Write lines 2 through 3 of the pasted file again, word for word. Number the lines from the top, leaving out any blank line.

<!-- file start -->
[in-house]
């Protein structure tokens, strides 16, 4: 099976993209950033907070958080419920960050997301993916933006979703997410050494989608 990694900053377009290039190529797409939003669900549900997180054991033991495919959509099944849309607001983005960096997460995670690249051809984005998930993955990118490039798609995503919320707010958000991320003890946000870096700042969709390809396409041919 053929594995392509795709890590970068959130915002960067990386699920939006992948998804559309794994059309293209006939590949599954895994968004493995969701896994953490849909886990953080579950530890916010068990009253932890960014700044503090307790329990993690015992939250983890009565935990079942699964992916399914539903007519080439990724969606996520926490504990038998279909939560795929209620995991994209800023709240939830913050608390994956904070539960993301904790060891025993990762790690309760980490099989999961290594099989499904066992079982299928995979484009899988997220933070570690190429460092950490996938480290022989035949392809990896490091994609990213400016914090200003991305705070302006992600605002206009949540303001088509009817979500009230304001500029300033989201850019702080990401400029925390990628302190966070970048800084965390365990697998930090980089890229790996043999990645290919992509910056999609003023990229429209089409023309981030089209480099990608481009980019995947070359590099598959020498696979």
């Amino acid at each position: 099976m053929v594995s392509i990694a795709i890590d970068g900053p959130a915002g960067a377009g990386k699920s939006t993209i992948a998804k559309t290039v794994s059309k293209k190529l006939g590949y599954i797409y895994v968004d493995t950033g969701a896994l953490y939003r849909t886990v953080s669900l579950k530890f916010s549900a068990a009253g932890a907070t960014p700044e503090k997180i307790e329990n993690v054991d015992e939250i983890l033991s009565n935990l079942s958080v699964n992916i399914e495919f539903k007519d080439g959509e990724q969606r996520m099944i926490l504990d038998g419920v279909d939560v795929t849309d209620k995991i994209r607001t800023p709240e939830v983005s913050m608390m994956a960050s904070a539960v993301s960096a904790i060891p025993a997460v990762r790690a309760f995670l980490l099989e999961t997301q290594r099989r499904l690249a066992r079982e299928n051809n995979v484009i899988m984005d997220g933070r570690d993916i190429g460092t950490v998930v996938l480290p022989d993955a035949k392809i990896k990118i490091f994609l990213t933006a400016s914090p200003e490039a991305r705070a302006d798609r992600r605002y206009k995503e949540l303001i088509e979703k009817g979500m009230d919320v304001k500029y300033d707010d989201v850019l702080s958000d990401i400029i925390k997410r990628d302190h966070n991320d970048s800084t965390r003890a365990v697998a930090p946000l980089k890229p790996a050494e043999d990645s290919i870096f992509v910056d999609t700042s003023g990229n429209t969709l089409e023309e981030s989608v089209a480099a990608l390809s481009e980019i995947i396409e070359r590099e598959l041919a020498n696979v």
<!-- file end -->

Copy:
């Protein structure tokens, strides 16, 4: 099976993209950033907070958080419920960050997301993916933006979703997410050494989608 990694900053377009290039190529797409939003669900549900997180054991033991495919959509099944849309607001983005960096997460995670690249051809984005998930993955990118490039798609995503919320707010958000991320003890946000870096700042969709390809396409041919 053929594995392509795709890590970068959130915002960067990386699920939006992948998804559309794994059309293209006939590949599954895994968004493995969701896994953490849909886990953080579950530890916010068990009253932890960014700044503090307790329990993690015992939250983890009565935990079942699964992916399914539903007519080439990724969606996520926490504990038998279909939560795929209620995991994209800023709240939830913050608390994956904070539960993301904790060891025993990762790690309760980490099989999961290594099989499904066992079982299928995979484009899988997220933070570690190429460092950490996938480290022989035949392809990896490091994609990213400016914090200003991305705070302006992600605002206009949540303001088509009817979500009230304001500029300033989201850019702080990401400029925390990628302190966070970048800084965390365990697998930090980089890229790996043999990645290919992509910056999609003023990229429209089409023309981030089209480099990608481009980019995947070359590099598959020498696979």
């Amino acid at each position: 099976m053929v594995s392509i990694a795709i890590d970068g900053p959130a915002g960067a377009g990386k699920s939006t993209i992948a998804k559309t290039v794994s059309k293209k190529l006939g590949y599954i797409y895994v968004d493995t950033g969701a896994l953490y939003r849909t886990v953080s669900l579950k530890f916010s549900a068990a009253g932890a907070t960014p700044e503090k997180i307790e329990n993690v054991d015992e939250i983890l033991s009565n935990l079942s958080v699964n992916i399914e495919f539903k007519d080439g959509e990724q969606r996520m099944i926490l504990d038998g419920v279909d939560v795929t849309d209620k995991i994209r607001t800023p709240e939830v983005s913050m608390m994956a960050s904070a539960v993301s960096a904790i060891p025993a997460v990762r790690a309760f995670l980490l099989e999961t997301q290594r099989r499904l690249a066992r079982e299928n051809n995979v484009i899988m984005d997220g933070r570690d993916i190429g460092t950490v998930v996938l480290p022989d993955a035949k392809i990896k990118i490091f994609l990213t933006a400016s914090p200003e490039a991305r705070a302006d798609r992600r605002y206009k995503e949540l303001i088509e979703k009817g979500m009230d919320v304001k500029y300033d707010d989201v850019l702080s958000d990401i400029i925390k997410r990628d302190h966070n991320d970048s800084t965390r003890a365990v697998a930090p946000l980089k890229p790996a050494e043999d990645s290919i870096f992509v910056d999609t700042s003023g990229n429209t969709l089409e023309e981030s989608v089209a480099a990608l390809s481009e980019i995947i396409e070359r590099e598959l041919a020498n696979v």